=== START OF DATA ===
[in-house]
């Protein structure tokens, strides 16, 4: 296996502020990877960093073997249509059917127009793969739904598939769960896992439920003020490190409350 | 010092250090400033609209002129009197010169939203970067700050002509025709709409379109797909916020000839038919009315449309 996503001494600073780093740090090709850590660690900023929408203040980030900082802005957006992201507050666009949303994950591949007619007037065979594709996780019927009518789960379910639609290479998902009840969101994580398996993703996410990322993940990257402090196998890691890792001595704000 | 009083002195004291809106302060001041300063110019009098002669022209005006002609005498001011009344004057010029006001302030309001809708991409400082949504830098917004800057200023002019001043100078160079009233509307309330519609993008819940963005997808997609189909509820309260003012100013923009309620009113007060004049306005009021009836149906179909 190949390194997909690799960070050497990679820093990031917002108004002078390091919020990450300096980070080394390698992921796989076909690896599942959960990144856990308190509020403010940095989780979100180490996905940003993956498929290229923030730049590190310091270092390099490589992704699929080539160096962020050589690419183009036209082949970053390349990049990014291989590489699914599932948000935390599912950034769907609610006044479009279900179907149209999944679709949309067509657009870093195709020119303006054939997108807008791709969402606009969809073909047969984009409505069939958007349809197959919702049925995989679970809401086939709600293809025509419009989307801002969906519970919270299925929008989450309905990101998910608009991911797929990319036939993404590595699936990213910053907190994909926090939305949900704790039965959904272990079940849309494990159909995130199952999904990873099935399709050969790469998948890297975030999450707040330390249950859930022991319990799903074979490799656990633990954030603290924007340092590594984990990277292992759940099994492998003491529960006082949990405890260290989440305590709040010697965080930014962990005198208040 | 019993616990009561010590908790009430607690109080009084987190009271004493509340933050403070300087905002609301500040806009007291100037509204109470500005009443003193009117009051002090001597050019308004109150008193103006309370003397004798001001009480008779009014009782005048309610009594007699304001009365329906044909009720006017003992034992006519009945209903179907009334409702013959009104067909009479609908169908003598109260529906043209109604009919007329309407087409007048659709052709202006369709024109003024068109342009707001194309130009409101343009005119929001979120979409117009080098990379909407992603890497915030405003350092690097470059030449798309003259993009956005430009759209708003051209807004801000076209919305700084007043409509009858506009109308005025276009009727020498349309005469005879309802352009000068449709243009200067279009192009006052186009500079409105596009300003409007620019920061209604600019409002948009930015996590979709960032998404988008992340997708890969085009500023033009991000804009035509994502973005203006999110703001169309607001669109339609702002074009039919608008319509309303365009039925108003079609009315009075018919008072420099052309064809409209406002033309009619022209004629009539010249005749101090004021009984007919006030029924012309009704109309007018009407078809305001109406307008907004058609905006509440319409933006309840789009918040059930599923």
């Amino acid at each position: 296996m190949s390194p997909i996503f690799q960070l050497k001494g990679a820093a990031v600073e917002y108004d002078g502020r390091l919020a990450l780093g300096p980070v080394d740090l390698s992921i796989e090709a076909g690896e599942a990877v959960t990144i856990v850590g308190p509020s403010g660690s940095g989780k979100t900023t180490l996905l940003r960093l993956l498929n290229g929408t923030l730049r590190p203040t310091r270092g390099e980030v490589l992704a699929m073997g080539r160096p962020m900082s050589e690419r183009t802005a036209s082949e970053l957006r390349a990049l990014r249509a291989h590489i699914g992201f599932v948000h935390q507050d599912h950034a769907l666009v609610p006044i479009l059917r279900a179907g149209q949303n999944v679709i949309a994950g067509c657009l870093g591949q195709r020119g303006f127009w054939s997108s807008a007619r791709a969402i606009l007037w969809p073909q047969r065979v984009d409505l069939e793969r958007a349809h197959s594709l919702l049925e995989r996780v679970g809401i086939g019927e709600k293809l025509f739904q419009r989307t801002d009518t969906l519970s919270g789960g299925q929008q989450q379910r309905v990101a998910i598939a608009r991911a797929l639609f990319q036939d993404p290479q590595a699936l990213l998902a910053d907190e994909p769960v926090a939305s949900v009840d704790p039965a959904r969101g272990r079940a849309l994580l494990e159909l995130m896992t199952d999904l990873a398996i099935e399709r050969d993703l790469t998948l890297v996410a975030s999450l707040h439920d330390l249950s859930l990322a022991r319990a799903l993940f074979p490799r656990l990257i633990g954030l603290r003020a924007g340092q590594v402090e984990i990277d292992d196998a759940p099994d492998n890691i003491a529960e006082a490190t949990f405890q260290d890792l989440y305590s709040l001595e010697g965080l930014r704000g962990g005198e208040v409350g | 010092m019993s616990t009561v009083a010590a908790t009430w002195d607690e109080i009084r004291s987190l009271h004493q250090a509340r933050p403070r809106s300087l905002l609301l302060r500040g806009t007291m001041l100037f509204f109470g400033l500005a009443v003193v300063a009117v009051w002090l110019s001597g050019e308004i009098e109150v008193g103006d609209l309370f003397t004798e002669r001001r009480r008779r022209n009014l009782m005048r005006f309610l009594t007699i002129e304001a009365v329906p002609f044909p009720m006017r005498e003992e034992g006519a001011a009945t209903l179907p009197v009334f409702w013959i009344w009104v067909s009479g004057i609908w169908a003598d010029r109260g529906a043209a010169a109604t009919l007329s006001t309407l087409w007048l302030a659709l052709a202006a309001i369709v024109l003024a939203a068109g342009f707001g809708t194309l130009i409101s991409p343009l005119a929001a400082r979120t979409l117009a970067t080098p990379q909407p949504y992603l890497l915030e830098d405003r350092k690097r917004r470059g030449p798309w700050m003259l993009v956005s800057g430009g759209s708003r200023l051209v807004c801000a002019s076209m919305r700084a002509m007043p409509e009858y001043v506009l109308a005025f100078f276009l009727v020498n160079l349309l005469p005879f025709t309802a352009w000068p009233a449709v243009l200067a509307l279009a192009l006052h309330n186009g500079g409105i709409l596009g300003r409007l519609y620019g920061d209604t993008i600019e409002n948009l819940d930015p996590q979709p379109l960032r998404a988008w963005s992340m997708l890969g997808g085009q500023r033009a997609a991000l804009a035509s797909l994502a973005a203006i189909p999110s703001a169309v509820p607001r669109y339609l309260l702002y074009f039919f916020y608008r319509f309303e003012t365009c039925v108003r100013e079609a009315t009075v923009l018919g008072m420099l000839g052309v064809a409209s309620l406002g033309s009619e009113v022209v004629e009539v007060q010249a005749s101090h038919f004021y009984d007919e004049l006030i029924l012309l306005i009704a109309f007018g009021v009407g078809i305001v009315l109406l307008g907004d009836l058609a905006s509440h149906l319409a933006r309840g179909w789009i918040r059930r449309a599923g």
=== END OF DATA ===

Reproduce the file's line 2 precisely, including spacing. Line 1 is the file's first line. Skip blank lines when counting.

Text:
């Protein structure tokens, strides 16, 4: 296996502020990877960093073997249509059917127009793969739904598939769960896992439920003020490190409350 | 010092250090400033609209002129009197010169939203970067700050002509025709709409379109797909916020000839038919009315449309 996503001494600073780093740090090709850590660690900023929408203040980030900082802005957006992201507050666009949303994950591949007619007037065979594709996780019927009518789960379910639609290479998902009840969101994580398996993703996410990322993940990257402090196998890691890792001595704000 | 009083002195004291809106302060001041300063110019009098002669022209005006002609005498001011009344004057010029006001302030309001809708991409400082949504830098917004800057200023002019001043100078160079009233509307309330519609993008819940963005997808997609189909509820309260003012100013923009309620009113007060004049306005009021009836149906179909 190949390194997909690799960070050497990679820093990031917002108004002078390091919020990450300096980070080394390698992921796989076909690896599942959960990144856990308190509020403010940095989780979100180490996905940003993956498929290229923030730049590190310091270092390099490589992704699929080539160096962020050589690419183009036209082949970053390349990049990014291989590489699914599932948000935390599912950034769907609610006044479009279900179907149209999944679709949309067509657009870093195709020119303006054939997108807008791709969402606009969809073909047969984009409505069939958007349809197959919702049925995989679970809401086939709600293809025509419009989307801002969906519970919270299925929008989450309905990101998910608009991911797929990319036939993404590595699936990213910053907190994909926090939305949900704790039965959904272990079940849309494990159909995130199952999904990873099935399709050969790469998948890297975030999450707040330390249950859930022991319990799903074979490799656990633990954030603290924007340092590594984990990277292992759940099994492998003491529960006082949990405890260290989440305590709040010697965080930014962990005198208040 | 019993616990009561010590908790009430607690109080009084987190009271004493509340933050403070300087905002609301500040806009007291100037509204109470500005009443003193009117009051002090001597050019308004109150008193103006309370003397004798001001009480008779009014009782005048309610009594007699304001009365329906044909009720006017003992034992006519009945209903179907009334409702013959009104067909009479609908169908003598109260529906043209109604009919007329309407087409007048659709052709202006369709024109003024068109342009707001194309130009409101343009005119929001979120979409117009080098990379909407992603890497915030405003350092690097470059030449798309003259993009956005430009759209708003051209807004801000076209919305700084007043409509009858506009109308005025276009009727020498349309005469005879309802352009000068449709243009200067279009192009006052186009500079409105596009300003409007620019920061209604600019409002948009930015996590979709960032998404988008992340997708890969085009500023033009991000804009035509994502973005203006999110703001169309607001669109339609702002074009039919608008319509309303365009039925108003079609009315009075018919008072420099052309064809409209406002033309009619022209004629009539010249005749101090004021009984007919006030029924012309009704109309007018009407078809305001109406307008907004058609905006509440319409933006309840789009918040059930599923």